Conservative Koch group says it won't back Republican Kevin Cramer in pivotal North Dakota Senate race

  • The political network backed by billionaire industrialist Charles Koch doesn't plan to back Rep. Kevin Cramer, R-N.D., against Democratic Sen. Heidi Heitkamp in this fall's election.
  • The decision to withhold support from Cramer could potentially be a boost for Heitkamp as well as a massive blow to the Republican congressman, who is lagging behind his opponent in the fundraising game.
  • The announcement comes as the organization has indicated it could support candidates outside the Republican Party.
Charles Koch 
Patrick T. Fallon | The Washington Post | Getty Images
Charles Koch 

The political network backed by billionaire industrialist Charles Koch doesn't plan to back Rep. Kevin Cramer, R-N.D., against Democratic Sen. Heidi Heitkamp in this fall's election.

Leaders of Americans for Prosperity made the announcement Monday, the final day of the Koch network donor conference in Colorado Springs, Colo.

The announcement comes as the organization has indicated it could support candidates outside the Republican Party. The group has been dissatisfied with some Trump administration initiatives, particularly its aggressive trade policy and tariffs.

Heitkamp, a centrist Democrat in a state President Donald Trump won by more than 30 percentage points in 2016. is considered one of the more vulnerable members of her party in the Senate. There are 10 Democratic senators up for re-election in states Trump won.

On Sunday, the one of the network's leaders said it would be open to backing Democrats who share the same policy goals. The group also unveiled a six-figure ad buy to target Trump's tariffs.

Tim Phillips, the president of AFP, told the group of donors that Cramer has been "inconsistent" and has not been an effective leader on "issues where the country needs leadership the most," which include removing Trump's trade barriers, as well as decreasing government spending.

Cramer responded to the group's announcement by leaving the door open to collaboration in the Senate, if he is elected.

"I respect the decision by the Koch network to not engage in the North Dakota Senate race. As I have always said, I work for the people of North Dakota and will always vote with them in mind. That is why I supported tax cuts, jobs creation, patient centered healthcare, strong borders, free, fair and reciprocal trade, and a strong military and veterans' care," Cramer said in a statement released by his campaign. "My voting record may not be exactly what every national organization wants, but it is exactly what the majority of North Dakotans expect. I look forward to working with the Koch organization on the things we agree on in the United State Senate.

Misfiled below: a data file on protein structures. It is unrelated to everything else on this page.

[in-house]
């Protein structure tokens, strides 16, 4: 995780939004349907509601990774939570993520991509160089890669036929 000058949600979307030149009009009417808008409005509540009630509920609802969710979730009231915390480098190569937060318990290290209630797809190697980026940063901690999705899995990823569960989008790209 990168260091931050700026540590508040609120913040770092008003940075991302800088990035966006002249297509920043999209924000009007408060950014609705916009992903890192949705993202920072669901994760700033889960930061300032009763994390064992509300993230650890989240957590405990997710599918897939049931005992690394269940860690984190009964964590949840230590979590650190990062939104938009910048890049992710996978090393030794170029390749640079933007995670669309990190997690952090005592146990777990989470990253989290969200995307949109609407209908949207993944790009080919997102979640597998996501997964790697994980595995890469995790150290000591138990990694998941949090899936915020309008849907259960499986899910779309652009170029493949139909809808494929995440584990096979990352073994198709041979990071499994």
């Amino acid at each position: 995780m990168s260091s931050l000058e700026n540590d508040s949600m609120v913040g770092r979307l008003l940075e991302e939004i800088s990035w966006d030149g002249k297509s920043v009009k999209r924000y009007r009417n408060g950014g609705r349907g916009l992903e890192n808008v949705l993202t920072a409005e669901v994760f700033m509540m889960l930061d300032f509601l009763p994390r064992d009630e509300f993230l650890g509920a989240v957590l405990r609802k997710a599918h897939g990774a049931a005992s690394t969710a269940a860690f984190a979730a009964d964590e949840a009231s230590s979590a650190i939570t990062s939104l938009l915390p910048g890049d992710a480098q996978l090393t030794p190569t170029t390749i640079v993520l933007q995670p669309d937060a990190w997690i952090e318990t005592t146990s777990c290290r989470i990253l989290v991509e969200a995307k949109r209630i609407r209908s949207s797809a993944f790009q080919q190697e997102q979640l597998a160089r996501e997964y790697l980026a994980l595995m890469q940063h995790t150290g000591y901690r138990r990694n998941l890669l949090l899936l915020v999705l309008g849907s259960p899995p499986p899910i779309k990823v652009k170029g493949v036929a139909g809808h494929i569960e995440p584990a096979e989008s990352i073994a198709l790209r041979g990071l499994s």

The latest development comes after the group announced in June that it would be unleashing a digital advertising campaign thanking Heitkamp for co-sponsoring a bill that rolled back some banking regulations that came about after the 2008 financial crisis. The new measure passed Congress with bipartisan support.

The decision to withhold support from Cramer could potentially be a boost for Heitkamp as well as a massive blow to the Republican congressman, who is lagging behind his opponent in the fundraising game.

The most recent federal election commission records show Heitkamp raised $1.1 million between May 24 and June 30. Cramer, meanwhile, raised approximately $833,000. Heitkamp's campaign has just over $5.2 million; Cramer's has $2 million on hand.

"When it comes leading on the pocketbook issues North Dakotans care about – from strong trade markets to responsible spending and cutting red tape for North Dakota businesses – Heidi has always been consistent: North Dakota comes first," the Heitkamp campaign said in a statement.

The Koch network's decision to back away from Cramer is also a signal to the leaders of the Republican establishment that the group will not necessarily follow the guidance of GOP leadership.

Senate Republican leaders, including Majority Leader Mitch McConnell, R-Ky., had pushed Cramer to run against Heitkamp on the belief he was the best chance to flip the seat from blue to red. Since then, the ranks of Senate leaders have continued to publicly vouch for the North Dakota congressman.

Koch support up for grabs

The announcement about Cramer comes after a series of announcements over the weekend that make it clear the Koch group doesn't want to appear to be solely backing Republicans.

On Sunday, Emily Seidel, the CEO of Americans for Prosperity, made it clear that working with Democrats will be on the table — especially when it comes to reducing government spending and cutting back on financial regulations.

"I know this is uncomfortable," Seidel told a group of donors and at least two GOP lawmakers who were sitting in the crowd. Koch network officials estimate there were approximately 500 donors at this year's conference.

"If you are a Democrat and stand up to [Sen.] Elizabeth Warren to corral enough votes for financial reform that breaks barriers for community banks and families, you're darn right we will work with you," she added.

Koch himself, in a rare briefing with reporters on Sunday, also distanced himself from the idea of solely backing Republican lawmakers. He was asked by reporters if he would be OK if Democrats took over the House of Representatives during the 2018 Congressional midterm elections.

Koch replied that he hopes to see people in power who will back policies that will "move toward a society, mutual benefit, equal rights, where everybody has the opportunity to realize their full potential," he said.

"I don't care what initials are in front or after somebody's name," Koch added.